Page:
9) Know your case. What points are you going for and why. What’s your evidence? “The HCP was a liar” is neither evidence nor a winning strategy. Also, know the appeal papers. What’s where.

    10) Do not be tempted to claim you’ve worsened since the date of claim. That’s a recipe for a failed appeal and an invitation to make another claim. Even if you have got worse always concentrate on your date of claim and what you were like then.
    Anything expressed is my opinion only and is offered in good faith. It is either from my own experiance or what I have learned on my journey. Take it for what it is or leave it alone. With best wishes D.

  9. #9
    Hi David69, that is useful info above .
    As I said I have my appeal very soon and so the never ending going over things keeps on going !
    But I have just realised what I have not done is a submission , and that’s because I thought that
    was what I had written in my MR .
    So please can you tell me what this submission is and what is involved in doing it ?
    Sorry if I appear a bit thick but so near now I don’t want to go without fully being prepared and
    the damn medication is making my concentration worse along with confusion ! I expect I am
    Not alone with this !!! But need all the help I can get , thanks

  10. #10
    Senior Member nukecad's Avatar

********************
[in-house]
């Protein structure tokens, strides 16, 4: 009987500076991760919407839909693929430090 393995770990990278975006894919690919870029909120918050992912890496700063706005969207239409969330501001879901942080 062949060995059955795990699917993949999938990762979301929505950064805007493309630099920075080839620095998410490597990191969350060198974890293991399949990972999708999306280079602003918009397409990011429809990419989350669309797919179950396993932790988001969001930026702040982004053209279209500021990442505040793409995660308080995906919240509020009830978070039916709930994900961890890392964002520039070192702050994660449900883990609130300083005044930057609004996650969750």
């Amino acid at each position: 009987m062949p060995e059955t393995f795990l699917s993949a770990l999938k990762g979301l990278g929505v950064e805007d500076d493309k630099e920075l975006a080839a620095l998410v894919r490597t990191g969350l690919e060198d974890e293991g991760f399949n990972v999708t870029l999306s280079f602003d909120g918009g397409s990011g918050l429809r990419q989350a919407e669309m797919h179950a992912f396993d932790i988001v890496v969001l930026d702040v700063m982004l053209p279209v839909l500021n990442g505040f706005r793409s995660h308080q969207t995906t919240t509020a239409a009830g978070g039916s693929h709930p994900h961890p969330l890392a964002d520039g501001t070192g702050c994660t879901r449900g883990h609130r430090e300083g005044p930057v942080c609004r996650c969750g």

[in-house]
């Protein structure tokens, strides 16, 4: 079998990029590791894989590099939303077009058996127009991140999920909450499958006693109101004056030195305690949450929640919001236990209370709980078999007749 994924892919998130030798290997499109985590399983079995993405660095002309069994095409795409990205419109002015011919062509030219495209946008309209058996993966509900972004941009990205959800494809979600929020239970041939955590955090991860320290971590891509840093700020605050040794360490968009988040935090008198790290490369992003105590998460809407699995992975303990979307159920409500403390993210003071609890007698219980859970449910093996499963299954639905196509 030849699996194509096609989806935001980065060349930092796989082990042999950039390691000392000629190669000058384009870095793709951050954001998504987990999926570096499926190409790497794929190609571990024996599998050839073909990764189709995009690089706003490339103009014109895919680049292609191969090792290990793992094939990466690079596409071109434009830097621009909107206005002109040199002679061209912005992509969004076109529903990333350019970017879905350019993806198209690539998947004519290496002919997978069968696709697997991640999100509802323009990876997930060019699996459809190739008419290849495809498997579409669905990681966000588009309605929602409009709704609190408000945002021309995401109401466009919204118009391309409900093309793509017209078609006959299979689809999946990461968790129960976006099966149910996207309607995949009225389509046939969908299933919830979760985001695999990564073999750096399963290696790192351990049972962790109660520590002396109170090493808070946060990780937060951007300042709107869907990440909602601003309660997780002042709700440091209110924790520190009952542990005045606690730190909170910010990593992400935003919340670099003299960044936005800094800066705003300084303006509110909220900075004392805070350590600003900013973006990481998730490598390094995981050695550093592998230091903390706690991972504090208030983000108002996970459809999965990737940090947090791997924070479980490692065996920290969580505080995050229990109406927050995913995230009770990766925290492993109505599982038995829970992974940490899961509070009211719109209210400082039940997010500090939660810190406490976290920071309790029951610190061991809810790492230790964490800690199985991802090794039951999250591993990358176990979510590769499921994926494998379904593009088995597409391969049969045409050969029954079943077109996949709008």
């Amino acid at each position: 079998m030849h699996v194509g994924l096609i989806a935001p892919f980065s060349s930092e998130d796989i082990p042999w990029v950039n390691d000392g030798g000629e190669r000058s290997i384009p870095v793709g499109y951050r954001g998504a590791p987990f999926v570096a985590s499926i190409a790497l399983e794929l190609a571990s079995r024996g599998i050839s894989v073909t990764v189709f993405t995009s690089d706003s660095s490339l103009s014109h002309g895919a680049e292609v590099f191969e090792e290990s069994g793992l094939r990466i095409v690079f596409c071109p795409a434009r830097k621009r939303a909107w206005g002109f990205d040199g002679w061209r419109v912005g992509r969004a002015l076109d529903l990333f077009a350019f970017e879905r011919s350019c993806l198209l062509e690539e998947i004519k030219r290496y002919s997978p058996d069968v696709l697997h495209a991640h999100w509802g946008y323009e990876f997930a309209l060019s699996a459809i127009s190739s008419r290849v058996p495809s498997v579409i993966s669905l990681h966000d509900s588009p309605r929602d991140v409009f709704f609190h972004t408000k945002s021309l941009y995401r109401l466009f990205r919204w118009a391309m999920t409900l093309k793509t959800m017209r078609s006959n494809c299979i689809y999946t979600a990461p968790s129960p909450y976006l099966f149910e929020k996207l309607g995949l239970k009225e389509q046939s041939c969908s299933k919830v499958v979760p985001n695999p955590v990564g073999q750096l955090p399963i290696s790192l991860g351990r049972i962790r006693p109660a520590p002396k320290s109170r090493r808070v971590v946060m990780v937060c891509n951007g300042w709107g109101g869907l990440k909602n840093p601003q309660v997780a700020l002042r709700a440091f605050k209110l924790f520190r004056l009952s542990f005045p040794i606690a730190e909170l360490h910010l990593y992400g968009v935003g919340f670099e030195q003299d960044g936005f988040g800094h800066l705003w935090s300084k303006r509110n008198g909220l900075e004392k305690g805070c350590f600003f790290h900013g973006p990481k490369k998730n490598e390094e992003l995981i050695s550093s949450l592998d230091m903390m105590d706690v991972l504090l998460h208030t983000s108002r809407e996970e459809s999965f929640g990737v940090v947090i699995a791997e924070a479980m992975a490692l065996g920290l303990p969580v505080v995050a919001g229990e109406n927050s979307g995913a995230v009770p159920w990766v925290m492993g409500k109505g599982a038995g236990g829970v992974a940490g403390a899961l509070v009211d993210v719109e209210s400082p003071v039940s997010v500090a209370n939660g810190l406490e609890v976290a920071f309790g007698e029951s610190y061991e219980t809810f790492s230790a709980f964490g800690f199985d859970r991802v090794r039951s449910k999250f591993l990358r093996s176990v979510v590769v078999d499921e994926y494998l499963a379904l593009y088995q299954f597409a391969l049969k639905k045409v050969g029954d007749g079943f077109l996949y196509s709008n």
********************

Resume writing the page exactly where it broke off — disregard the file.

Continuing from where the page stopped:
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    Quote Originally Posted by Welshchick View Post
    But I have just realised what I have not done is a submission , and that’s because I thought that
    was what I had written in my MR .
    Your tribunal submission (if you make one) is basically what you have already written in your MR, but you do it again for the tribunal.
    Don't assume that the DWP will send your evidence to the tribunal, it's not in the DWPs interest to send them anything that supports your case.

    You don't have to make a written submission, but it's best to make one so that the tribunal can read your argument/point of view before the actual hearing.

    You can add to the stuff that you sent to MR, if you have new evidence or have thought of something new.
    Be careful not to contradict anything that you have said before though.

    In fact once you have received the DWPs 'court bundle' you can see just what they are arguing so can concentrate better on countering their arguments.

    If you are making a written submission then you should get it to the court as soon as you can before the hearing.
    If you just turn up at the hearing with a lot of new stuff then they may have to adjourn so as to have time to read it all.
    I don't know everything. - But I'm good at searching for, and finding, stuff.

    Migration from ESA to Universal Credit- Click here for information.